A dispatch from a middle class neighbourhood in Tehran
In the evenings, children play in Khoshi (Happy), an alleyway in western Tehran where I have lived for a couple of years since migrating from Kashmir. This middle class neighborhood is glum; pollution often adds to its rundown appearance. The alley has cars lined up along its sides and cats or garbage pickers, often Afghan refugees, pick through dustbins on brighter mornings. Contrary to the mood, people dress pleasantly and use their cars even if they are only traveling a couple of blocks. The store at the end of our alley is stuffed with everything one may need. Further along the lane, grocery shops and vans offer abundant, locally produced vegetables and fruits. Most other shop fronts are decorated and stuffed with the latest fashion accessories for homes, cars, and pets.
Every day, I cross the road from Refah ,a local supermarket chain, towards the other side of the neighborhood where my gym--a fancy, exclusive place--is located. It's run by a couple of young women in their mid-thirties who expertly keep up with the latest trends in bodybuilding and fitness. I have opted for Zumba, a fitness dance program that was several times taken off the list of government sanctioned, permissible activities for women in Iran. But these gym instructors couldn’t care less. The gym is always packed to the brim for every session by urban housewives and professional women alike. Women attend the gym sessions enthusiastically. They don the latest fashion and makeup trends, keeping at bay a deeply felt disconnection to the outside world.
Many of the women I've befriended here are impressed by my English and will often throw a word or two at me to show their own English skills haven’t completely disappeared. I've even taken on an English student. The deeper psychology behind that feeling of being left behind is visible in every conversation that takes place between us. To compensate for not knowing the world outside our own controlled political environment, Tehranians assiduously keep up with modern trends, which in part explains the particular characteristics of Iran's foreign trade.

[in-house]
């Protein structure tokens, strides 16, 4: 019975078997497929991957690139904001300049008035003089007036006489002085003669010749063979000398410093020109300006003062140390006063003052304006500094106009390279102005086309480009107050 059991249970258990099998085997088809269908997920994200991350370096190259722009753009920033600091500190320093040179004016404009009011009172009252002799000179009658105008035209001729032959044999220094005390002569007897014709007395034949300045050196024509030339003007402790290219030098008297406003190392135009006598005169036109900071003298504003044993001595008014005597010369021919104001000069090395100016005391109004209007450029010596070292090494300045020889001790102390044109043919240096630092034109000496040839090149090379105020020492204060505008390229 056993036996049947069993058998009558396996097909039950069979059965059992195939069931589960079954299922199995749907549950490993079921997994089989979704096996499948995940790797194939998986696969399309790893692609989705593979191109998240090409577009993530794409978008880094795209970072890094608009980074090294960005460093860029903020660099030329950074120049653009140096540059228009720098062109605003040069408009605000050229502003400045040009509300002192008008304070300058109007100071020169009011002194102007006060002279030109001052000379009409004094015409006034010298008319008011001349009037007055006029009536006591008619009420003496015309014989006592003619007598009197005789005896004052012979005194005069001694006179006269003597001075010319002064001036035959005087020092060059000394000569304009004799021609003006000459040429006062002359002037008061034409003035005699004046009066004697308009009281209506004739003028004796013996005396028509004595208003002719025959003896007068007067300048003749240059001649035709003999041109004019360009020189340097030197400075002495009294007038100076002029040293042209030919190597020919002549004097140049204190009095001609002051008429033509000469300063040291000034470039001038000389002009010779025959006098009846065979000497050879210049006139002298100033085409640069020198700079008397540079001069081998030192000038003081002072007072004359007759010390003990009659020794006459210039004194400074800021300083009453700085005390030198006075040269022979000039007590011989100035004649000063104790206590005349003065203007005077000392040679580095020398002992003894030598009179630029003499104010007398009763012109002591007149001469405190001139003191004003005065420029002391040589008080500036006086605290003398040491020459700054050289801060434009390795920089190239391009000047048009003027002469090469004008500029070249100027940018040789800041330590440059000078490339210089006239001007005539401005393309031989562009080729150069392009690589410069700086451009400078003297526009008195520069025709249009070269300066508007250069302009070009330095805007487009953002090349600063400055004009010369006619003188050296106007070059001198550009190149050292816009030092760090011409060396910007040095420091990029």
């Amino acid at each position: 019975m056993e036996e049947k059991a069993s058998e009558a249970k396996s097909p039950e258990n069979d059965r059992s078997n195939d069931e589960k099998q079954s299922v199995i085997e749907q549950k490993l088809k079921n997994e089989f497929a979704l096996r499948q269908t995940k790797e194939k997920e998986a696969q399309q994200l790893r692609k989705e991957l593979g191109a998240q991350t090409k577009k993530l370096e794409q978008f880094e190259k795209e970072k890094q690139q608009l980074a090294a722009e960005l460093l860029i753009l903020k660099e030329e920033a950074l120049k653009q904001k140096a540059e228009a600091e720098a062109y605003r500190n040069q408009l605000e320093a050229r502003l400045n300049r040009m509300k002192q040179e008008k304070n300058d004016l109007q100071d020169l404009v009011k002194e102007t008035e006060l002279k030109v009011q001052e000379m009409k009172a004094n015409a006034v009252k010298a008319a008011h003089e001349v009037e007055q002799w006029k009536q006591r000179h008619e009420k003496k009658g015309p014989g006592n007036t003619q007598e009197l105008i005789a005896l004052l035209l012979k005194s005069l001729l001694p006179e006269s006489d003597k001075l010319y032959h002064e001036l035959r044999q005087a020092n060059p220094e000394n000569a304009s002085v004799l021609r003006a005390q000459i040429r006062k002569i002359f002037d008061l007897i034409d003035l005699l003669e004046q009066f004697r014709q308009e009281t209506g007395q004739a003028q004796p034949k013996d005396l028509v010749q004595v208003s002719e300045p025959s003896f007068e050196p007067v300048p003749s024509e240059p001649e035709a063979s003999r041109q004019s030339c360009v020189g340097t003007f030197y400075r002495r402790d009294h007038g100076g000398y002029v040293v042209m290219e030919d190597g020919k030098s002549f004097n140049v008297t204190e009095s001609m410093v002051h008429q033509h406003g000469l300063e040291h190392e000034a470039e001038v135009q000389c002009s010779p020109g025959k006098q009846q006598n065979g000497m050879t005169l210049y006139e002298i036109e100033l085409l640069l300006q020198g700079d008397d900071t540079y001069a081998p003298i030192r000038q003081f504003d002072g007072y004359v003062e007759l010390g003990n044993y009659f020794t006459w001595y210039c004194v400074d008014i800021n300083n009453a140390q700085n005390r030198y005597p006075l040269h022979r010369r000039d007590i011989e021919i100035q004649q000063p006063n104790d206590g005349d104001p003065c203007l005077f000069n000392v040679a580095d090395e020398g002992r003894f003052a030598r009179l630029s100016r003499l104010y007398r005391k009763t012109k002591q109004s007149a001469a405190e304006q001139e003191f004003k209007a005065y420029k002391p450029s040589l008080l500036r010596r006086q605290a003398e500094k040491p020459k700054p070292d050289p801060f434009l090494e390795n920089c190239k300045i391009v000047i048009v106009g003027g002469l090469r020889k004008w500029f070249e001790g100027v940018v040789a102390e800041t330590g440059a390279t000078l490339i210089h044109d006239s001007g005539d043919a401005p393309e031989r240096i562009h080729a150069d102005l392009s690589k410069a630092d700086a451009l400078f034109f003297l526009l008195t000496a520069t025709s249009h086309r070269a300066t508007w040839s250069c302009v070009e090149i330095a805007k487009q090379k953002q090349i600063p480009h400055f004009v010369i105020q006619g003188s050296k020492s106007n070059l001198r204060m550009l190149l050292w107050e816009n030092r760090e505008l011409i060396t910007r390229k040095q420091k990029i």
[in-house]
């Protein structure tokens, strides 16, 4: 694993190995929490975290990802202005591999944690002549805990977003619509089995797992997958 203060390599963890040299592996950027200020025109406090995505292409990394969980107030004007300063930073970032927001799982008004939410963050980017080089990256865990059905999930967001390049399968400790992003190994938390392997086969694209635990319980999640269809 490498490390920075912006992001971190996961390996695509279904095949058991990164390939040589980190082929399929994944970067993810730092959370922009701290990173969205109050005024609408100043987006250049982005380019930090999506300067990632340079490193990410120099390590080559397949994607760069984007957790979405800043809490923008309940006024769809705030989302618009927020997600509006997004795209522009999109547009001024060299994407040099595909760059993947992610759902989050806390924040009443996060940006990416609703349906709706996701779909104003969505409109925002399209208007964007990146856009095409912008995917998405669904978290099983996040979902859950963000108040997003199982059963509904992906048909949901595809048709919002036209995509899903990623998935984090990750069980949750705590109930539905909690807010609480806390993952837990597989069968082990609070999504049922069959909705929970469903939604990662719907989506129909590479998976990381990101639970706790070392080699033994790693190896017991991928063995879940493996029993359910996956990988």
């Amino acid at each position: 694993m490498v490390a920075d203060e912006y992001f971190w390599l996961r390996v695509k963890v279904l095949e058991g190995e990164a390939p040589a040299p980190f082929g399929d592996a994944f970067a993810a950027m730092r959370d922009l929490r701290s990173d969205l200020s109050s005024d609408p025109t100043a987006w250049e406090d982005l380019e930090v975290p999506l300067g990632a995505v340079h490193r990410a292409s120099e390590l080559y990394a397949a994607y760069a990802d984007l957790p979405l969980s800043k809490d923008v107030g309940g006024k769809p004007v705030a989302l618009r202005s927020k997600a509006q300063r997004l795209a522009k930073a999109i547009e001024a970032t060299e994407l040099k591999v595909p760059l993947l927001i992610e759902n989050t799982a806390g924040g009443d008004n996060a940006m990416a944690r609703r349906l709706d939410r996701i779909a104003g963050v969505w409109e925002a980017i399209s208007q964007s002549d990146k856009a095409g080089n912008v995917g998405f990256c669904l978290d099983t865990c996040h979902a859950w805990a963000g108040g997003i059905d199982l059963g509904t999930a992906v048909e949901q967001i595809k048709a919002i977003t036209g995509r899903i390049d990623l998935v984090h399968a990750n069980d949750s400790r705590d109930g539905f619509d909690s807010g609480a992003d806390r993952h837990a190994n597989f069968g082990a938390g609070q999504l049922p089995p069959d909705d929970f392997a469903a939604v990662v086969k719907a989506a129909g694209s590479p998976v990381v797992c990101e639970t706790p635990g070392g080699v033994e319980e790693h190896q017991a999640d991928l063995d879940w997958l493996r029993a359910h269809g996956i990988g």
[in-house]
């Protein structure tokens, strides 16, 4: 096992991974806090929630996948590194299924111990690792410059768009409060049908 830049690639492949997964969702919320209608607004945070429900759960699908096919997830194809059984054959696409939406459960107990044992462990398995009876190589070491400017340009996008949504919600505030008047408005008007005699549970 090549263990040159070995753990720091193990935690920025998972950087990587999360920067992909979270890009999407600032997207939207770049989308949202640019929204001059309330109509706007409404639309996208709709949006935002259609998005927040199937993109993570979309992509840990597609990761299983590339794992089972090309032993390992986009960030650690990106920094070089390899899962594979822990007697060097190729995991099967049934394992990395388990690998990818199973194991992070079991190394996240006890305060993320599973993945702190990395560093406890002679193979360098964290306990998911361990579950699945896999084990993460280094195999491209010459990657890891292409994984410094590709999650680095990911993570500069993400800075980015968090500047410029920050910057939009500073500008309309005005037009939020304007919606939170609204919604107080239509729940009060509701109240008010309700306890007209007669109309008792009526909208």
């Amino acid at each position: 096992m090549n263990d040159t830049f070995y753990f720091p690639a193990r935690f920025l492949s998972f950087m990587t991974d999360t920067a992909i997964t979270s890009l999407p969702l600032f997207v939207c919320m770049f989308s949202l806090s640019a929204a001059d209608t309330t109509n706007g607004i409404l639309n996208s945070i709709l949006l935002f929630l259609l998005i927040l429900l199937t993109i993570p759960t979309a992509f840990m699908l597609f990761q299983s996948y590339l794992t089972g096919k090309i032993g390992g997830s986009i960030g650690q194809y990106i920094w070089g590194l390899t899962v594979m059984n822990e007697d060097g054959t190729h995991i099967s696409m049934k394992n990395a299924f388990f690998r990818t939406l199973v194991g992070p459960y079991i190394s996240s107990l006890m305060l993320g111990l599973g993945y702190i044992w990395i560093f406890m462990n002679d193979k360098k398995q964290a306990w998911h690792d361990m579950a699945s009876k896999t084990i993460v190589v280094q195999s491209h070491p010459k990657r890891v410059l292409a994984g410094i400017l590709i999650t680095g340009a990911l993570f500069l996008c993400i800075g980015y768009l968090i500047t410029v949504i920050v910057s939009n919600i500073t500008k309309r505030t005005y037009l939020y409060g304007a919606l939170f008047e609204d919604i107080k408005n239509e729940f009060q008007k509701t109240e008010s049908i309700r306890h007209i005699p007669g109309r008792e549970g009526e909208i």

This feeling of lacking is not self-produced; it is informed by a burgeoning international and well-connected upper class. A few months ago I visited Persepolis, in Shiraz, with an affluent family member. While there she grew quite emotional and exclaimed with a sense of dismay, “Look at what we were and what has become of us.” Her comment made me realize that there is still romanticism attached to some Iranians sense of the past, a kind of longing for a golden antiquity and the imperialism that it involved.
The religiously-based state of Iran has not provided continuity to their ethno-nationalist aspirations. Instead, it has confined itself exclusively to religious identity and the attendant institutions. The regime's total control of local media ensures the distrust of many people to the news; they look elsewhere for alternative sources and find, among other things, propaganda produced by the Shah’s family and supporters who populate the airwaves and TV channels with reminiscences of Iran's glorious past. The people, then, are wedged between two competing propagandas central to the Iranian identity.
The historical residue of abrupt revolutions and precarious state identities has done little to subdue popular discontent. A significant number of Iranians believe either one historical narrative or the other, resulting in a deep and dangerous political division in society. The resultant political conversations are held in people’s dining rooms and bedrooms. Consistently, the Shah’s era is presented by those opposing the current regime as a golden age of Iran, when people were free, had better rights and access to jobs. And suddenly in private conversations too, people’s anger has swelled to a level where they will even throw themselves behind an obsolete idea of an historically glorious Persian monarchy and are not in a mood to acknowledge that the former Shah was, too, an authoritarian dictator. They choose not to remember that the Shah also had a terrible record of dealing with the opposition, forgetting, for example, the Jaleh square massacre which left eighty two people dead. How could he be thought as better on economic or human rights? But soon I figured out that people are using these discourses only to point at deeper crises.
A few days ago, protests against the government of President Rouhani, which originated in the city of Mashhad, were hijacked by anarchic groups of local people to challenge the entire clerical rule. Yesterday evening when my English student came over for her lessons, we got into a conversation about the protests and the people most affected by economic instability. What she told me got me thinking about the complexity of Iran's broken economy. She said "the reason you don’t see poor people in the streets is because they are clothed and provided for by the people themselves." In this very neighborhood, stories are rife about people’s economic distress.